MIDLAND, Mich. — The state of Indiana must notify public sector employees of their rights before deducting union dues from their paychecks, according to an opinion issued by Indiana Attorney General Curtis T. Hill Jr. Public employers must now have proof of employee consent before the state can collect dues. Workers for Opportunity, a national initiative of the Mackinac Center for Public Policy that advances worker freedom, praises Attorney General Hill’s opinion.
“We applaud Attorney General Hill for affirming the First Amendment rights of Indiana public employees,” said Steve Delie, legal counsel and director of Workers for Opportunity. “This opinion, if enacted into state law, would make Indiana more compliant with the Janus v. AFSCME decision. Workers deserve to have direct ownership over how their paycheck is spent.”
The opinion provides clarity for public employers on how to protect public employee’s rights that were restored by the 2018 U.S. Supreme Court decision in Janus v. AFSCME. Attorney General Hill asserts that these Janus rights prevent public workers from being forced to financially support a union, as compelled union dues or fees are a violation of employees’ First Amendment rights. As stated in the attorney general’s opinion, Indiana public employers must have “clear and compelling evidence that an employee has voluntarily, knowingly, and intelligently waived his or her First Amendment rights and consented to a deduction from his or her wages.”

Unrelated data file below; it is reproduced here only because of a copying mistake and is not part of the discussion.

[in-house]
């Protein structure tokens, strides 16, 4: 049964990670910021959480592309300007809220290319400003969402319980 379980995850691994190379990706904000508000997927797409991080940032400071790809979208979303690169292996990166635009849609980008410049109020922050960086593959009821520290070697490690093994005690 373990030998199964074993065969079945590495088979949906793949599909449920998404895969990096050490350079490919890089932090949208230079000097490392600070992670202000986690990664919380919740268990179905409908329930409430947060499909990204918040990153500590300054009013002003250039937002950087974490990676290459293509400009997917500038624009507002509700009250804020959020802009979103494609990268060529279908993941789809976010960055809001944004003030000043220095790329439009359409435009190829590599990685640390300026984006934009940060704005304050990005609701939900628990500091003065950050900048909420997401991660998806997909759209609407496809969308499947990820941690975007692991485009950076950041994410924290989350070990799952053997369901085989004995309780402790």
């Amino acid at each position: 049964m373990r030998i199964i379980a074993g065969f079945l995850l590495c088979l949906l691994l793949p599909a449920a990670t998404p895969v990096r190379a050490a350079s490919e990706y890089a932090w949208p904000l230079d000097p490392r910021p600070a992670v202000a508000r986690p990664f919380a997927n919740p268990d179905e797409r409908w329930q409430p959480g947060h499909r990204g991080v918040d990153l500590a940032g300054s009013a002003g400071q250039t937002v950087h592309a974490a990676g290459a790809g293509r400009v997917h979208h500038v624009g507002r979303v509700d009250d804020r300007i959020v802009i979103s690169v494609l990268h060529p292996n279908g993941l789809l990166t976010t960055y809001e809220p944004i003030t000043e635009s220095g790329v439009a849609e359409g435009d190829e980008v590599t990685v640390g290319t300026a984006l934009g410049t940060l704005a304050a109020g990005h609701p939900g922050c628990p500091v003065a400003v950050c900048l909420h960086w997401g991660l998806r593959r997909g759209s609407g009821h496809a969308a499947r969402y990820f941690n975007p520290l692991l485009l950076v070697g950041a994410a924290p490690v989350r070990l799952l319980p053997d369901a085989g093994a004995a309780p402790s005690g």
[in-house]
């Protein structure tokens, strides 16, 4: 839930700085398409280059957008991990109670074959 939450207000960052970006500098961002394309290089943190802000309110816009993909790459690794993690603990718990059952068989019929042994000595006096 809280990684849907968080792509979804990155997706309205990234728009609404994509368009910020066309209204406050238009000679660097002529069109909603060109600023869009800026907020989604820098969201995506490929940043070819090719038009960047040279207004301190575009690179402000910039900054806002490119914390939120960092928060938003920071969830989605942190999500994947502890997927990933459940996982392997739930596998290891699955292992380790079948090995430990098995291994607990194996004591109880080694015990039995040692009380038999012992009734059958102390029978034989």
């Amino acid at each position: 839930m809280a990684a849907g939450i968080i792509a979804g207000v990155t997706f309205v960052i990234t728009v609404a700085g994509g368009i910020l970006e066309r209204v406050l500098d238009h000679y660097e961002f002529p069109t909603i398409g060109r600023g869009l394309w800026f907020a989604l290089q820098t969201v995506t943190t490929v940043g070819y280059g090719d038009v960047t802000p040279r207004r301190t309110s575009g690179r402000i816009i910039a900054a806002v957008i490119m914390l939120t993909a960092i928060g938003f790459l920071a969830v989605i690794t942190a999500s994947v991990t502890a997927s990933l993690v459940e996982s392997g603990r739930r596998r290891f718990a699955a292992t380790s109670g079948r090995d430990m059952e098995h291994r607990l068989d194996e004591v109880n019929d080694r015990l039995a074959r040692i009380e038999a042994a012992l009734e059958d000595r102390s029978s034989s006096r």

The consent given by employees will need to be renewed on an annual basis to ensure workers' consent to dues deduction is knowingly and freely given. Employees will also be allowed to opt out at any time.
Attorney General Hill is the third attorney general in the nation to issue an opinion clarifying Janus rights, following Alaska Attorney General Kevin Clarkson and Texas Attorney General Ken Paxton. Alaska Gov. Mike Dunleavy immediately followed with an administrative order to implement Attorney General Clarkson’s opinion into practice.
"More and more states are realizing they need to do more to protect the First Amendment rights of public employees,” said F. Vincent Vernuccio, senior fellow for the Workers for Opportunity initiative. “Today, Indiana Attorney General Curtis T. Hill Jr. joins his counterparts in Alaska and Texas in protecting the free speech of public employees in his state."
Lawmakers in at least five other states have filed legislation to take similar action in 2020. In Michigan, the state’s Civil Service Commission issued a proposed rule change that would bring the state into compliance with the Janus decision. The Mackinac Center’s Workers for Opportunity initiative expects that more states will begin to affirm Janus rights.
You can learn more about Workers for Opportunity here.
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